How to Deal With the Baby Witching Hour
Whether Halloween is around the corner or months away, the witching hour—that chunk of time at night when an otherwise content baby starts fussing incessantly—will undoubtedly haunt many a new mom.
What’s especially scary is that the baby witching hour always seems to coincide with when you’re most tired: It hits when you’re sleeping or just starting to relax after dinner. The good news? If your little ghoul is healthy and doing well otherwise, her witching hour days are numbered—we promise. Read on for tips on how to get through the worst of a fussy baby at night.
In this article:
What is the witching hour?
When is the witching hour?
When do babies grow out of the witching hour?
Tips for dealing with baby witching hour
According to European folklore (and Shakespeare, who wrote about “witching time” in Hamlet), the witching hour was coined for the hour between 3 a.m. and 4 a.m. when the Catholic church didn’t have any prayers or services going on—an optimal time for evil spirits to materialize. While the phrase can be used to describe any random span of bad luck, it lends itself really well to newborn babies, older than 3 weeks of age, who get fussy at a certain time of day on a regular basis for seemingly no reason. (Newborns just a couple of weeks old haven’t learned their day/night cycles yet and so aren’t prone to a specific witching hour.)
“From a medical point of view, the idea spans a few different things,” says Andrew Bernstein, MD, a pediatrician in private practice in Evanston, Illinois. It could apply to a baby with colic—defined as a baby, usually 3 to 12 weeks old, who’s thriving but is crying for more than three hours a day, more than three days a week and for at least three weeks. The time of day a colicky baby tends to act up can be referred to as the witching hour.
The witching hour can also apply to “babies that might not have colic but who are fussy in the evenings,” Bernstein says. “They’ve been overstimulated, they don’t know how to settle down [and] they don’t know how to self-soothe, so they need to scream and let it go.” (In other words, they do what we moms want to do at the end of the day.)
There may be some colicky—but otherwise healthy—babies who cry for an extended period of time at any point in the day, but typically the breakdowns happen in the evening after dinner, between 6 p.m. and 10 p.m. That’s when babies are extra tired, but because their nervous system hasn’t fully matured, and they don’t know how to put themselves to sleep, they lose it.
The evening is also when most significant others are coming home from work, and maybe you’re inadvertently keeping baby up so your partner can be with him. Remember that infants are hypersensitive to all the new sounds and activities going on around them—the crying is sometimes a sign that baby just wants to be wrapped up and held close.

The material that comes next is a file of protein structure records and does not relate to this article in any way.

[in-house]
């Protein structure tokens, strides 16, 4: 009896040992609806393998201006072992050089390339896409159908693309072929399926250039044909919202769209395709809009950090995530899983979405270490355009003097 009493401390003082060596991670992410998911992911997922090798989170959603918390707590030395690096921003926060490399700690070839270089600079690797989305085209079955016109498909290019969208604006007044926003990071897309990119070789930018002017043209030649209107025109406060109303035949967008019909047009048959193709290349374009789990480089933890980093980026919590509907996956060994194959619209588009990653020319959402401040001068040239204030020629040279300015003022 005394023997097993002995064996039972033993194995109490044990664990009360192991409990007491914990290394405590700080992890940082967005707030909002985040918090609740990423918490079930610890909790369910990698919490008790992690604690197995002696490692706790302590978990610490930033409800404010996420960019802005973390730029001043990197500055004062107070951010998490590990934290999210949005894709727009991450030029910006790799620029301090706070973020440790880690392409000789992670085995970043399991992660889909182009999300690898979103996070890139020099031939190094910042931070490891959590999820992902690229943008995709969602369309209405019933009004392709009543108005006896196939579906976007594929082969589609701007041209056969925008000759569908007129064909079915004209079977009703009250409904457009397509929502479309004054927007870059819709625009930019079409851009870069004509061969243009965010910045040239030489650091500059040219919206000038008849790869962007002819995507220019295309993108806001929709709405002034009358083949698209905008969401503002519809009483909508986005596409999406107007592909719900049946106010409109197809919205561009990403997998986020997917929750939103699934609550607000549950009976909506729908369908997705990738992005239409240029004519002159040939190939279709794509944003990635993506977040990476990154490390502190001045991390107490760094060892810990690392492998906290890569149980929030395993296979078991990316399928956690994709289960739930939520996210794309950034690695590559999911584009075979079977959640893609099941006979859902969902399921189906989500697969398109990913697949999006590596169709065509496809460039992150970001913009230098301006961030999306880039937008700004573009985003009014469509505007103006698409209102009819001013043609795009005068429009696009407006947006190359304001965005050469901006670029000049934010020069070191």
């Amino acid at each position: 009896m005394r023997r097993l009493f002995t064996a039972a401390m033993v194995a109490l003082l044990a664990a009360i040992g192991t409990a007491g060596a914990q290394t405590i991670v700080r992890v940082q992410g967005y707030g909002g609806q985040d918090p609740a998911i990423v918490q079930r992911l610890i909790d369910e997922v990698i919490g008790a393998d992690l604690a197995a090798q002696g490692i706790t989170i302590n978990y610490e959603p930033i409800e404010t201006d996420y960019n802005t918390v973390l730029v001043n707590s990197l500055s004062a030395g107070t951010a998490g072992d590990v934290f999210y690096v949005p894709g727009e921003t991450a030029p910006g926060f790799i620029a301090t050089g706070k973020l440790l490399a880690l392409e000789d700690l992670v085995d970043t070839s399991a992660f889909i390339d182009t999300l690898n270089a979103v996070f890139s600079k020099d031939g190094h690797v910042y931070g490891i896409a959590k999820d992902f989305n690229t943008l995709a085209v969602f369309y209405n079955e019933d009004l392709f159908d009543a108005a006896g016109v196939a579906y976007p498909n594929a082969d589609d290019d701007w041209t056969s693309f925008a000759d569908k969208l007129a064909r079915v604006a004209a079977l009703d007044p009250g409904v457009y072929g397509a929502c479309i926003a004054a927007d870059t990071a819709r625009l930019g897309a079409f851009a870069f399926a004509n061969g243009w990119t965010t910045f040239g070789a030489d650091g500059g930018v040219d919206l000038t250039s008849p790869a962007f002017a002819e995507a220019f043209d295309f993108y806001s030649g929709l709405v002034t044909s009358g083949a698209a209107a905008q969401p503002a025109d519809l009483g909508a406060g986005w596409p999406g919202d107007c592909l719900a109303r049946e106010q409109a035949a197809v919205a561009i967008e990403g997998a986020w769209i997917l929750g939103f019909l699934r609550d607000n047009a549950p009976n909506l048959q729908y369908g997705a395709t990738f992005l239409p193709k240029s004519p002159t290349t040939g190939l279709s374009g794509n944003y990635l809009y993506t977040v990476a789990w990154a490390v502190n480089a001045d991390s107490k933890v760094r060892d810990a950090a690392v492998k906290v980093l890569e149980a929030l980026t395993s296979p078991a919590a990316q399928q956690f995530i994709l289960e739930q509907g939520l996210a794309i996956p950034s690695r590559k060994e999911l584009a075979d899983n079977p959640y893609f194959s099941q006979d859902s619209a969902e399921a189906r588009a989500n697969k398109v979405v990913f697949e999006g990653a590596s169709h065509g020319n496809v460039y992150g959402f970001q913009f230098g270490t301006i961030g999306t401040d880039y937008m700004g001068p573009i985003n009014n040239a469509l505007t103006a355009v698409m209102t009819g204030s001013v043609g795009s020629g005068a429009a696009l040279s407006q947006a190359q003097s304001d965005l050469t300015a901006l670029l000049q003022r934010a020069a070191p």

Breastfed babies may have an additional reason to cry during the evening witching hour: “Your prolactin levels drop, [so] you’re making less milk,” says Meigan Alexander, a certified lactation consultant and owner of BettyRuth Baby, a new-mom concierge service in Charlotte, North Carolina. When babies want more milk but it’s not coming fast enough, they can get frustrated as the milk release slows down. By crying, “babies are doing what they need to do to get what they need—being upset is a baby’s way of asking [for what they want]; they don’t have another way to express it,” Alexander explains.
There’s not necessarily a specific age when babies grow out of fussing at night, but Bernstein says that after about 2 to 4 months of age, you may have an easier time preventing baby from getting overtired, which, in turn, would eventually ward off the witching hour. At this point, “you can do some sort of sleep training; that’s when babies can start recognizing patterns and start to learn self-soothing,” he says. “At about 6 months old, most babies are happy getting 12 hours of sleep at night without needing a feeding. Part of the witching hour is recognizing that sometimes babies just need to go to sleep around 6 or 8 at night.”
Once you’ve ruled out any medical conditions that may be causing your baby to cry—a protein allergy or intolerance or baby reflux are two common infant ailments—there are some time-tested ways to soothe a fussy baby at night.
• Let baby sleep. Give her the chance to get in as much shut-eye during the day, since an overtired baby has a harder time falling asleep at night.
• Take baby to a quiet, dark room. By limiting stimulation when he’s upset, baby will have an easier time calming down. A white noise machine or app may help too.
• Re-create the womb. Swaddle baby and sway with or rock him. This will feel familiar and comforting to him.
• Snuggle. Skin-to-skin contact lets baby smell you—it’s like aromatherapy for babies!
• Nurse baby as much as she wants. Because you’re making milk at a slower pace late in the day, she’ll want to feed for longer before she feels satisfied.
• Start—and stick to—a bedtime regimen. You can start with a bath and end with a book or lullaby. Eventually, baby will come to expect the routine and feel calmed by it.
• Ask for help. Be gracious to yourself—and baby—and ask for support. “Tag team and make sure you and your partner are taking care of each other and each getting time apart from the baby,” Bernstein says. “One parent can go take a walk while the other deals with [baby for] as long as he or she can handle it.” After all, you’re probably a lot better at calming baby when you’re calm yourself.
Please note: The Bump and the materials and information it contains are not intended to, and do not constitute, medical or other health advice or diagnosis and should not be used as such. You should always consult with a qualified physician or health professional about your specific circumstances.